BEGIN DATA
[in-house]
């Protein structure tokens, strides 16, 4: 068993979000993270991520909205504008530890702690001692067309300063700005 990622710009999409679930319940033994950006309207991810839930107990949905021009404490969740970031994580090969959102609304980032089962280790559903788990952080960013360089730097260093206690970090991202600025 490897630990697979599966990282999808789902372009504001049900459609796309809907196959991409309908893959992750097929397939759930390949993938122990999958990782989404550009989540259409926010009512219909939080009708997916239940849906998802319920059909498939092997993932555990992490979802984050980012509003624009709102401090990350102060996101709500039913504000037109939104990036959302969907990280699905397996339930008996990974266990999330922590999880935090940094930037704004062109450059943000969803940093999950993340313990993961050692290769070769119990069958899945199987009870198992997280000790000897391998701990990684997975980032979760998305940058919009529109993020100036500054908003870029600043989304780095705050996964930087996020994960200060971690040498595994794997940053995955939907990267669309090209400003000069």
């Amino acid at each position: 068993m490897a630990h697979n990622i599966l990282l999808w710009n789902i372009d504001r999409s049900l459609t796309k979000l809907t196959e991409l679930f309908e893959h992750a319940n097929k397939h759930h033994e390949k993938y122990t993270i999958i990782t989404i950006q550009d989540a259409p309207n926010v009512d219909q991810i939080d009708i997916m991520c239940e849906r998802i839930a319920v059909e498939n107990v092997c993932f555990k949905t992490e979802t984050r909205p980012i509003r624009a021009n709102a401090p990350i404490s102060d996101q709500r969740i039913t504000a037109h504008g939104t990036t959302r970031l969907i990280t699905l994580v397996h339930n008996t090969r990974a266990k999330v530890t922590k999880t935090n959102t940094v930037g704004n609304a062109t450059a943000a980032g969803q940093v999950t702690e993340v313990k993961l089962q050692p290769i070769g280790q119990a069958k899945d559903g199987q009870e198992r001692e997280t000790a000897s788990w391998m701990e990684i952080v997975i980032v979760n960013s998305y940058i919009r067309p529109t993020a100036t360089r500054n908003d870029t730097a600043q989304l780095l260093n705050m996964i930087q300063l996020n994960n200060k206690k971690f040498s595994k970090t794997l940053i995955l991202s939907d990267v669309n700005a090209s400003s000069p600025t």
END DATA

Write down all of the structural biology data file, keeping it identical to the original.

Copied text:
[in-house]
């Protein structure tokens, strides 16, 4: 068993979000993270991520909205504008530890702690001692067309300063700005 990622710009999409679930319940033994950006309207991810839930107990949905021009404490969740970031994580090969959102609304980032089962280790559903788990952080960013360089730097260093206690970090991202600025 490897630990697979599966990282999808789902372009504001049900459609796309809907196959991409309908893959992750097929397939759930390949993938122990999958990782989404550009989540259409926010009512219909939080009708997916239940849906998802319920059909498939092997993932555990992490979802984050980012509003624009709102401090990350102060996101709500039913504000037109939104990036959302969907990280699905397996339930008996990974266990999330922590999880935090940094930037704004062109450059943000969803940093999950993340313990993961050692290769070769119990069958899945199987009870198992997280000790000897391998701990990684997975980032979760998305940058919009529109993020100036500054908003870029600043989304780095705050996964930087996020994960200060971690040498595994794997940053995955939907990267669309090209400003000069």
């Amino acid at each position: 068993m490897a630990h697979n990622i599966l990282l999808w710009n789902i372009d504001r999409s049900l459609t796309k979000l809907t196959e991409l679930f309908e893959h992750a319940n097929k397939h759930h033994e390949k993938y122990t993270i999958i990782t989404i950006q550009d989540a259409p309207n926010v009512d219909q991810i939080d009708i997916m991520c239940e849906r998802i839930a319920v059909e498939n107990v092997c993932f555990k949905t992490e979802t984050r909205p980012i509003r624009a021009n709102a401090p990350i404490s102060d996101q709500r969740i039913t504000a037109h504008g939104t990036t959302r970031l969907i990280t699905l994580v397996h339930n008996t090969r990974a266990k999330v530890t922590k999880t935090n959102t940094v930037g704004n609304a062109t450059a943000a980032g969803q940093v999950t702690e993340v313990k993961l089962q050692p290769i070769g280790q119990a069958k899945d559903g199987q009870e198992r001692e997280t000790a000897s788990w391998m701990e990684i952080v997975i980032v979760n960013s998305y940058i919009r067309p529109t993020a100036t360089r500054n908003d870029t730097a600043q989304l780095l260093n705050m996964i930087q300063l996020n994960n200060k206690k971690f040498s595994k970090t794997l940053i995955l991202s939907d990267v669309n700005a090209s400003s000069p600025t």